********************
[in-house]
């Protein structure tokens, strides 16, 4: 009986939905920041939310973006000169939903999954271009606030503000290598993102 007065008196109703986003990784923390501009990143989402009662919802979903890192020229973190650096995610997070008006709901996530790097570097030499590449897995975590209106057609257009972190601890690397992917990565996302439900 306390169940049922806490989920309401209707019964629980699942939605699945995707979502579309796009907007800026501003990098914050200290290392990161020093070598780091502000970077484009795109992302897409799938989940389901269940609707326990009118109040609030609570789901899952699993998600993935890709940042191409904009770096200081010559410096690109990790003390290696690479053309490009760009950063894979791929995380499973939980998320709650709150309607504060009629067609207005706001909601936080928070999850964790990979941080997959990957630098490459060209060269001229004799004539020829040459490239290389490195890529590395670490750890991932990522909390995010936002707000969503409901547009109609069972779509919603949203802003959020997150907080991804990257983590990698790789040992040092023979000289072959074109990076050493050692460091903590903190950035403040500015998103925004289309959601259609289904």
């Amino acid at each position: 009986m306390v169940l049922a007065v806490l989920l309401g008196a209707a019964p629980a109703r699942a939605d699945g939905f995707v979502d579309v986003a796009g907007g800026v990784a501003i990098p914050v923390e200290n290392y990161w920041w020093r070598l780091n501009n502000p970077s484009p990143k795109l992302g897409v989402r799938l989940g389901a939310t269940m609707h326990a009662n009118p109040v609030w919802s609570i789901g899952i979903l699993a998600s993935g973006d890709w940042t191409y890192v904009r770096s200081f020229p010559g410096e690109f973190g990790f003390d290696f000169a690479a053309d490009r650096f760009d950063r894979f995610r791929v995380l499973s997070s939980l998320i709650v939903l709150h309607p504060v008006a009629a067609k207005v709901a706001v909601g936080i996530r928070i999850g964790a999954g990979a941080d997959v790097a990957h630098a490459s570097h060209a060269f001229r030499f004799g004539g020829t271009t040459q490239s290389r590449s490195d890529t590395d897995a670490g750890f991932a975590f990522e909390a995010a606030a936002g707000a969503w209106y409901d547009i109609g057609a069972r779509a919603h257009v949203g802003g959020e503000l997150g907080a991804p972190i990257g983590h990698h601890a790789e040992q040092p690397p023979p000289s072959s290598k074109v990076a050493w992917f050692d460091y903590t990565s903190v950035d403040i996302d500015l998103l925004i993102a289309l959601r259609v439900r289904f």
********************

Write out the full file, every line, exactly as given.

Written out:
[in-house]
């Protein structure tokens, strides 16, 4: 009986939905920041939310973006000169939903999954271009606030503000290598993102 007065008196109703986003990784923390501009990143989402009662919802979903890192020229973190650096995610997070008006709901996530790097570097030499590449897995975590209106057609257009972190601890690397992917990565996302439900 306390169940049922806490989920309401209707019964629980699942939605699945995707979502579309796009907007800026501003990098914050200290290392990161020093070598780091502000970077484009795109992302897409799938989940389901269940609707326990009118109040609030609570789901899952699993998600993935890709940042191409904009770096200081010559410096690109990790003390290696690479053309490009760009950063894979791929995380499973939980998320709650709150309607504060009629067609207005706001909601936080928070999850964790990979941080997959990957630098490459060209060269001229004799004539020829040459490239290389490195890529590395670490750890991932990522909390995010936002707000969503409901547009109609069972779509919603949203802003959020997150907080991804990257983590990698790789040992040092023979000289072959074109990076050493050692460091903590903190950035403040500015998103925004289309959601259609289904």
């Amino acid at each position: 009986m306390v169940l049922a007065v806490l989920l309401g008196a209707a019964p629980a109703r699942a939605d699945g939905f995707v979502d579309v986003a796009g907007g800026v990784a501003i990098p914050v923390e200290n290392y990161w920041w020093r070598l780091n501009n502000p970077s484009p990143k795109l992302g897409v989402r799938l989940g389901a939310t269940m609707h326990a009662n009118p109040v609030w919802s609570i789901g899952i979903l699993a998600s993935g973006d890709w940042t191409y890192v904009r770096s200081f020229p010559g410096e690109f973190g990790f003390d290696f000169a690479a053309d490009r650096f760009d950063r894979f995610r791929v995380l499973s997070s939980l998320i709650v939903l709150h309607p504060v008006a009629a067609k207005v709901a706001v909601g936080i996530r928070i999850g964790a999954g990979a941080d997959v790097a990957h630098a490459s570097h060209a060269f001229r030499f004799g004539g020829t271009t040459q490239s290389r590449s490195d890529t590395d897995a670490g750890f991932a975590f990522e909390a995010a606030a936002g707000a969503w209106y409901d547009i109609g057609a069972r779509a919603h257009v949203g802003g959020e503000l997150g907080a991804p972190i990257g983590h990698h601890a790789e040992q040092p690397p023979p000289s072959s290598k074109v990076a050493w992917f050692d460091y903590t990565s903190v950035d403040i996302d500015l998103l925004i993102a289309l959601r259609v439900r289904f």